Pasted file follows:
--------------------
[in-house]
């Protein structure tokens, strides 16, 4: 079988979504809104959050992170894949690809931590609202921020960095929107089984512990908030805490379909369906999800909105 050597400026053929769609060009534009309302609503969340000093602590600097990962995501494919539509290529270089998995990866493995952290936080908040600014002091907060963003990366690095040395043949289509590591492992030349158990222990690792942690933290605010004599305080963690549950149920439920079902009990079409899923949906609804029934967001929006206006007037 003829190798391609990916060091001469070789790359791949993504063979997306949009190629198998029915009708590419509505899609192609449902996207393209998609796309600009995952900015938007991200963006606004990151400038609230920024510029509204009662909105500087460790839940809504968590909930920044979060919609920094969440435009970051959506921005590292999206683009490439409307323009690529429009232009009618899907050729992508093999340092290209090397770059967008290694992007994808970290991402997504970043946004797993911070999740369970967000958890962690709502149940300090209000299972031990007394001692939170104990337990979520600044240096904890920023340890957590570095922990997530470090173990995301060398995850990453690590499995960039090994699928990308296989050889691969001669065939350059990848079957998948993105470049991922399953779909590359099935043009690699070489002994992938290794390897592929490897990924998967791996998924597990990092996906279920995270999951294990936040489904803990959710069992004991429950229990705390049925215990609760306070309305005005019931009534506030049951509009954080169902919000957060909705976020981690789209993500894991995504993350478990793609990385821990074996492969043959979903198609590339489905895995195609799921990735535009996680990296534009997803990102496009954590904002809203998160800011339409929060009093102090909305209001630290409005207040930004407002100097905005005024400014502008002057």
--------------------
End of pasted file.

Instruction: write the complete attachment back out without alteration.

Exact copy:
[in-house]
């Protein structure tokens, strides 16, 4: 079988979504809104959050992170894949690809931590609202921020960095929107089984512990908030805490379909369906999800909105 050597400026053929769609060009534009309302609503969340000093602590600097990962995501494919539509290529270089998995990866493995952290936080908040600014002091907060963003990366690095040395043949289509590591492992030349158990222990690792942690933290605010004599305080963690549950149920439920079902009990079409899923949906609804029934967001929006206006007037 003829190798391609990916060091001469070789790359791949993504063979997306949009190629198998029915009708590419509505899609192609449902996207393209998609796309600009995952900015938007991200963006606004990151400038609230920024510029509204009662909105500087460790839940809504968590909930920044979060919609920094969440435009970051959506921005590292999206683009490439409307323009690529429009232009009618899907050729992508093999340092290209090397770059967008290694992007994808970290991402997504970043946004797993911070999740369970967000958890962690709502149940300090209000299972031990007394001692939170104990337990979520600044240096904890920023340890957590570095922990997530470090173990995301060398995850990453690590499995960039090994699928990308296989050889691969001669065939350059990848079957998948993105470049991922399953779909590359099935043009690699070489002994992938290794390897592929490897990924998967791996998924597990990092996906279920995270999951294990936040489904803990959710069992004991429950229990705390049925215990609760306070309305005005019931009534506030049951509009954080169902919000957060909705976020981690789209993500894991995504993350478990793609990385821990074996492969043959979903198609590339489905895995195609799921990735535009996680990296534009997803990102496009954590904002809203998160800011339409929060009093102090909305209001630290409005207040930004407002100097905005005024400014502008002057």